Even without this active impedance, providers may simply lack the capacity to undertake the commercialisation of their data. Instead of mulling over the strategic opportunities presented by their vast archives of imaging data, many providers will have their hands full with more routine issues, not to mention the challenges presented by the post-Covid backlog of patients, for example.

The Mercy of the Markets

Despite these challenges, OneMedNet’s new focus on RWE and its decision to list are sound. The shift gives the vendor the opportunity to target a market in which it has better prospects for significant growth, rather than working away for safer, but slimmer returns.

The timing of the listing will be challenging. While it makes sense in terms of the vendor’s own chronology, OneMedNet will still be battered by the broader headwinds that have hindered other disruptive health tech vendors (Butterfly Network, Hyperfine and HeartFlow, for example). The vendor may also regret its decision to list via a SPAC acquisition given recent caution surrounding these blank cheque companies. Not only are many investors becoming increasingly wary of the deals, but institutions are also starting to formalise their objections. The SEC recently proposed updated rules to regulate SPAC deals, and Goldman Sachs, one of the more enthusiastic proponents of the acquisitions, announced it is withdrawing from the space.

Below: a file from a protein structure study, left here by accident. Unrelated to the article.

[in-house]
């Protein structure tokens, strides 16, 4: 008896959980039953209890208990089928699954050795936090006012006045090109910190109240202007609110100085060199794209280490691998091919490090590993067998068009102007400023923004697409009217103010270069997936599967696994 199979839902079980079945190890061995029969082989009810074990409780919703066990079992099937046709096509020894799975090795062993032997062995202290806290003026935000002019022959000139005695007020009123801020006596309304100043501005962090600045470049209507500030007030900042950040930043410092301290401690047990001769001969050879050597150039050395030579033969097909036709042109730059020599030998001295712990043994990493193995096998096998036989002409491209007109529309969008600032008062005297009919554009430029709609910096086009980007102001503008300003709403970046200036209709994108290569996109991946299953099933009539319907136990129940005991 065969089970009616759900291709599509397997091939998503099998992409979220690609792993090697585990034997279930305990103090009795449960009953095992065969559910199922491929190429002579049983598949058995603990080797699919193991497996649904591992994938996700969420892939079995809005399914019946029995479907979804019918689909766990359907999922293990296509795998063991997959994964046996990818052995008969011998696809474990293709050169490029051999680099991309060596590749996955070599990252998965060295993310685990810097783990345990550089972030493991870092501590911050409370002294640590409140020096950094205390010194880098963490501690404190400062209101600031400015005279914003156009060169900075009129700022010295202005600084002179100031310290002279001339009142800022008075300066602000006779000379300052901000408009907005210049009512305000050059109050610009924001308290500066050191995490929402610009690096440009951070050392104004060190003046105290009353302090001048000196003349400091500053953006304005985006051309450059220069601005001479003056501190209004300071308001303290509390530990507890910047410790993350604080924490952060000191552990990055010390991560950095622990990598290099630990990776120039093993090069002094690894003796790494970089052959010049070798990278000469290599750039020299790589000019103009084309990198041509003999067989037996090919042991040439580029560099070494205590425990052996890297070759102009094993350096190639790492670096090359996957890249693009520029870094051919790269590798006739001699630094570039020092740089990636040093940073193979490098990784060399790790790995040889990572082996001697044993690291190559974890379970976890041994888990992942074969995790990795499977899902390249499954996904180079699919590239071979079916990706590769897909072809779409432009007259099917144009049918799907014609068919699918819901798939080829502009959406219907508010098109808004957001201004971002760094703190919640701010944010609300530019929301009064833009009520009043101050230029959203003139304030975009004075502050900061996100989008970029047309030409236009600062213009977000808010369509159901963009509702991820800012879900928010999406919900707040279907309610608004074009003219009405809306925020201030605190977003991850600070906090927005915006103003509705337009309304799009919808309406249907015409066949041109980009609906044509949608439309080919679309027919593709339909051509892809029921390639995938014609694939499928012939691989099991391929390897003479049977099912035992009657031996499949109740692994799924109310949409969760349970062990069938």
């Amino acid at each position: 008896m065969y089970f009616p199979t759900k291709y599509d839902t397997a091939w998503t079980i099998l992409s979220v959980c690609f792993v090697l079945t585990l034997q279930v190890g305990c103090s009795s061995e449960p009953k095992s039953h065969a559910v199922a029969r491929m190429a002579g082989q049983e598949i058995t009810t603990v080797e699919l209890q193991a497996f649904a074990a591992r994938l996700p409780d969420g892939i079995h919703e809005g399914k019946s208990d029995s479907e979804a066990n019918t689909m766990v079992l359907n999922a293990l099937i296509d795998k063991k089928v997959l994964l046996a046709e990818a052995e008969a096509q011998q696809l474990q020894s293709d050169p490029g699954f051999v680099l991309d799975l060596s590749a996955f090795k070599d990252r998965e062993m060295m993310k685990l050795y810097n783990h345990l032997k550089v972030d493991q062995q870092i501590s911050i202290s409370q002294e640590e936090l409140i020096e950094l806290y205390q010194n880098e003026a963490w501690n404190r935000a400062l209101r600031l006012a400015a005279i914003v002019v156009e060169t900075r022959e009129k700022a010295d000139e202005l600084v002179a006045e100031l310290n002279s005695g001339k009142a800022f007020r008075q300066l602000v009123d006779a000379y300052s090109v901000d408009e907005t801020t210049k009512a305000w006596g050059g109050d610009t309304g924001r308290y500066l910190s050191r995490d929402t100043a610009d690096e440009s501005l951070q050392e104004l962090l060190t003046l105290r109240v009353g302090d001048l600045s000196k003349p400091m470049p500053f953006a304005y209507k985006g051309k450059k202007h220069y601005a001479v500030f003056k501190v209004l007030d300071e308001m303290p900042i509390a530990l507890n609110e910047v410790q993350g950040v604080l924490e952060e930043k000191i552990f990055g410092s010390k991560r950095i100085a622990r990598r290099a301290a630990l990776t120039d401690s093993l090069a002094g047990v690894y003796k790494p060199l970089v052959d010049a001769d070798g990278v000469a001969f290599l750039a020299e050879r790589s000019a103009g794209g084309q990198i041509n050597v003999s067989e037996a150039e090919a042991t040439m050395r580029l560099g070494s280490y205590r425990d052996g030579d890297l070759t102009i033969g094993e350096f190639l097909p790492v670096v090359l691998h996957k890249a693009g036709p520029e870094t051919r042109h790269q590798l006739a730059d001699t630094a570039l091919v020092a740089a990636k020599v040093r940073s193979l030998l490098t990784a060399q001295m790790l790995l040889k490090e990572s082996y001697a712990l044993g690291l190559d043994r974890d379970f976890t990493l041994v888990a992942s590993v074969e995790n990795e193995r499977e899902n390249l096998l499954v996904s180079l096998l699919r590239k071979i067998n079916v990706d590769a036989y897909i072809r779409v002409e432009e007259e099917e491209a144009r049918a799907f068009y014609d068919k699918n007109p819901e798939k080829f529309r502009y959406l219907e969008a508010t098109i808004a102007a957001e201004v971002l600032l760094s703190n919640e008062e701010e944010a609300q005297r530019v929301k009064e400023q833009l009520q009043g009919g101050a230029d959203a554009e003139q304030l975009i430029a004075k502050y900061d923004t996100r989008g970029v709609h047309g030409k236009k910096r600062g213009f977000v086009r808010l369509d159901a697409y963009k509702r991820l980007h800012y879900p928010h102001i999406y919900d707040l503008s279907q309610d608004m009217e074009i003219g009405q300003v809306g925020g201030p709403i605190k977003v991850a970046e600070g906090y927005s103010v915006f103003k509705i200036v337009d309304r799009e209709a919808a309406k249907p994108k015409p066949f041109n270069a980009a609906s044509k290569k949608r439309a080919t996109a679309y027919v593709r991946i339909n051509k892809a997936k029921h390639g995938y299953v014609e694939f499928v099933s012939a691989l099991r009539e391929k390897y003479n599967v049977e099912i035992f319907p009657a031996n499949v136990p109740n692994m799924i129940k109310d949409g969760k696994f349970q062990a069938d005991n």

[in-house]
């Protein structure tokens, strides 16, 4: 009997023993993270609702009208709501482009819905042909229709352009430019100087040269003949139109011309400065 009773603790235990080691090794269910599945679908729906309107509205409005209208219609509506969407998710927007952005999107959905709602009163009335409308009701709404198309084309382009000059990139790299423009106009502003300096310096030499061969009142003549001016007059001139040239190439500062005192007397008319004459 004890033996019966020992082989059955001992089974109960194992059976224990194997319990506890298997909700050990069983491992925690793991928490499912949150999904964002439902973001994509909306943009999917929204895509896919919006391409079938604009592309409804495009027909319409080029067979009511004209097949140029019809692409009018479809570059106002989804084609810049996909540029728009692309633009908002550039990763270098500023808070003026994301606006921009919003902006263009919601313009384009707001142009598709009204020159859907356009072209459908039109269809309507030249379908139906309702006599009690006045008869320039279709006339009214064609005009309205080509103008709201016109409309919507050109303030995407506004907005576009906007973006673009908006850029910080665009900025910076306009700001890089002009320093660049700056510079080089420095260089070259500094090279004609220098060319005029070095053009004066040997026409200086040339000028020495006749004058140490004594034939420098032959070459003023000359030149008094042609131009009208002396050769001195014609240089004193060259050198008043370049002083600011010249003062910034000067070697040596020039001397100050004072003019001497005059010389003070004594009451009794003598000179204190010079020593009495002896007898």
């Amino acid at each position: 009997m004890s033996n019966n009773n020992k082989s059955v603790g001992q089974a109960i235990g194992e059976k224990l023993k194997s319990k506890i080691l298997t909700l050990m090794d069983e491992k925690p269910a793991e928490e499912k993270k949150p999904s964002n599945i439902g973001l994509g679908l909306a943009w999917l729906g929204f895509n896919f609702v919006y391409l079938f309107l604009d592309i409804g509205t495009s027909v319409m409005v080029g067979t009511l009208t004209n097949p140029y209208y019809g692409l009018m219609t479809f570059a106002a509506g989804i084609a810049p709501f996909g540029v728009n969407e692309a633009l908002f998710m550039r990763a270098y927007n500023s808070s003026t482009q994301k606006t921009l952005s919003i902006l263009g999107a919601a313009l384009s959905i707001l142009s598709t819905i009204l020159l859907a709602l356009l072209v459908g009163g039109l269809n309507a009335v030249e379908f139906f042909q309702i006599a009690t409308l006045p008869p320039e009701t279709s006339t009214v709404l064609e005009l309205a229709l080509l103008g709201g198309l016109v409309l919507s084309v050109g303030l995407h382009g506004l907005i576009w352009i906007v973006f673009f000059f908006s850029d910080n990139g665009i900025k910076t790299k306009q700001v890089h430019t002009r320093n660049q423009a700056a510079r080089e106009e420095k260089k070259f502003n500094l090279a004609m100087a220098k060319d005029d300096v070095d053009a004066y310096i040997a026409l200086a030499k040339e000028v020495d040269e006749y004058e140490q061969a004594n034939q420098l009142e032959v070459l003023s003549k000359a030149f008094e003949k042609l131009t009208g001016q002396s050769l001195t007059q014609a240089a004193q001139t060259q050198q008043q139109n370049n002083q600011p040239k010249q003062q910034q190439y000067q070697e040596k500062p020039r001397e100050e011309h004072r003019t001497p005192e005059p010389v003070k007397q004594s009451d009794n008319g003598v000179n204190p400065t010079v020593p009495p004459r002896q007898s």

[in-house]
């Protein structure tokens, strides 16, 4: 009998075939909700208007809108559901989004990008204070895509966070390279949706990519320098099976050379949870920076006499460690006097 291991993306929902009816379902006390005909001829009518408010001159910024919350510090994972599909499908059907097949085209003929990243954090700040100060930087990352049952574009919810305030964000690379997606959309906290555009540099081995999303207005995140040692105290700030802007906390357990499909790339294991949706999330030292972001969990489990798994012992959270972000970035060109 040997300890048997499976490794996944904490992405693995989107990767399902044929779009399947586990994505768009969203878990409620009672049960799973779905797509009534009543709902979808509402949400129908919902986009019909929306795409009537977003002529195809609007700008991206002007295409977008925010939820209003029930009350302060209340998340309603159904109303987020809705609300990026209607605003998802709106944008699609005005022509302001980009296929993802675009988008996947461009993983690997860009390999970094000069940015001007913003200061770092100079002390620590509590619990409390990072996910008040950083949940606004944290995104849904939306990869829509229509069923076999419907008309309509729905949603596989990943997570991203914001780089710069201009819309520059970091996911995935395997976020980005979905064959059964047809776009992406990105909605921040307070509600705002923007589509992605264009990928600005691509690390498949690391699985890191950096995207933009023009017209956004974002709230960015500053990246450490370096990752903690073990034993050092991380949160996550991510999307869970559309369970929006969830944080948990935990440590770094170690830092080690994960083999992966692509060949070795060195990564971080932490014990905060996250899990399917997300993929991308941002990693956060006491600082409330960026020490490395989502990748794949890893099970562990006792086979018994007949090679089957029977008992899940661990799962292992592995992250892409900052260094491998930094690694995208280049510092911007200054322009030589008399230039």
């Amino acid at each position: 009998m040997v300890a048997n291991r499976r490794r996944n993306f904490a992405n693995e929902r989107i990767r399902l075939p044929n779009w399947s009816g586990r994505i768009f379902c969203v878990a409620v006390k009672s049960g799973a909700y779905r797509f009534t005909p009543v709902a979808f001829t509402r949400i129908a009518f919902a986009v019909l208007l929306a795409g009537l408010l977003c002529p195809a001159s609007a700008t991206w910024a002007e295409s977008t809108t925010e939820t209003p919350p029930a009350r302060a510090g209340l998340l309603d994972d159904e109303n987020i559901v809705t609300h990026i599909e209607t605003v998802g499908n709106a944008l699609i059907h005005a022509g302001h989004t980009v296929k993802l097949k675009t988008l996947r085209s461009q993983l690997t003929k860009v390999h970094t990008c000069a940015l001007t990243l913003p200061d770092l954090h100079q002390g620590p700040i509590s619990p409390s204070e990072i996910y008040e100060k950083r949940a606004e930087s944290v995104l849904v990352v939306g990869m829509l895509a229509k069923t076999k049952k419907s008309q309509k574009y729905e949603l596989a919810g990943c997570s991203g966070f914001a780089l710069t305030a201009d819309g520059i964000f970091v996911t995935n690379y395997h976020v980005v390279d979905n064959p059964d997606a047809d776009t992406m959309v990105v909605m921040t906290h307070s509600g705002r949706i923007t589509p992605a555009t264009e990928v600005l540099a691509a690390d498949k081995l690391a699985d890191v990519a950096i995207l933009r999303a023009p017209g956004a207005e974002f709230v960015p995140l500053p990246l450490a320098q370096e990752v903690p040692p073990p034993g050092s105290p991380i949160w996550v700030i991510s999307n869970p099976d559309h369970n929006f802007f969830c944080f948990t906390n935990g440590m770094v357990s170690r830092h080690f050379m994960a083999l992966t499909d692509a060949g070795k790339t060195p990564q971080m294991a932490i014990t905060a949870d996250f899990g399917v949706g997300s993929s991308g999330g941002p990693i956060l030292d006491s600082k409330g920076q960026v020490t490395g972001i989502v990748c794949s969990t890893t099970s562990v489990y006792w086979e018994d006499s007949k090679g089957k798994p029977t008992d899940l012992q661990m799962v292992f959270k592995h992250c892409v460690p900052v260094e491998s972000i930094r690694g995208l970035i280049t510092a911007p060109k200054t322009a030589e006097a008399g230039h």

These difficulties aside, OneMedNet has positioned itself well. The market for RWE is very nascent, access to data is limited, many use cases are still being formally established, and numerous competitors are entering, or could enter the space in the coming years. Despite this, the opportunity is profound given that the importance of data will only increase. If OneMedNet can ride out the turbulence of the market, and convince providers of its vision, this listing could be the start of a successful journey.

About Signify Premium Insights

This Insight is part of your subscription to Signify Premium Insights – Medical Imaging. This content is only available to individuals with an active account for this paid-for service and is the copyright of Signify Research. Content cannot be shared or distributed to non-subscribers or other third parties without express written consent from Signify ResearchTo view other recent Premium Insights that are part of the service please click here